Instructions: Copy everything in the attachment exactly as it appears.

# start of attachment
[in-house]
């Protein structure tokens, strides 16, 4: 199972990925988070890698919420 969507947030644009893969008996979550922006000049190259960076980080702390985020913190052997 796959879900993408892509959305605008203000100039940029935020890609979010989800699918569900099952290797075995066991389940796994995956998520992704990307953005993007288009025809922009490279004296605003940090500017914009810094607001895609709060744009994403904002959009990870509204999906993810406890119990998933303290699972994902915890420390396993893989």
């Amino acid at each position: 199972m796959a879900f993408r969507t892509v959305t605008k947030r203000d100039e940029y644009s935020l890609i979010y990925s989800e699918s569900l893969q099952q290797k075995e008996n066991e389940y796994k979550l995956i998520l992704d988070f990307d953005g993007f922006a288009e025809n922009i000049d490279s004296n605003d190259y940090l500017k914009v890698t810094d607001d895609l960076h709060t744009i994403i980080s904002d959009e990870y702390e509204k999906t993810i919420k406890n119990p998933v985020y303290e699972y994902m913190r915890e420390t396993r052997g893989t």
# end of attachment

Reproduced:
[in-house]
């Protein structure tokens, strides 16, 4: 199972990925988070890698919420 969507947030644009893969008996979550922006000049190259960076980080702390985020913190052997 796959879900993408892509959305605008203000100039940029935020890609979010989800699918569900099952290797075995066991389940796994995956998520992704990307953005993007288009025809922009490279004296605003940090500017914009810094607001895609709060744009994403904002959009990870509204999906993810406890119990998933303290699972994902915890420390396993893989």
């Amino acid at each position: 199972m796959a879900f993408r969507t892509v959305t605008k947030r203000d100039e940029y644009s935020l890609i979010y990925s989800e699918s569900l893969q099952q290797k075995e008996n066991e389940y796994k979550l995956i998520l992704d988070f990307d953005g993007f922006a288009e025809n922009i000049d490279s004296n605003d190259y940090l500017k914009v890698t810094d607001d895609l960076h709060t744009i994403i980080s904002d959009e990870y702390e509204k999906t993810i919420k406890n119990p998933v985020y303290e699972y994902m913190r915890e420390t396993r052997g893989t």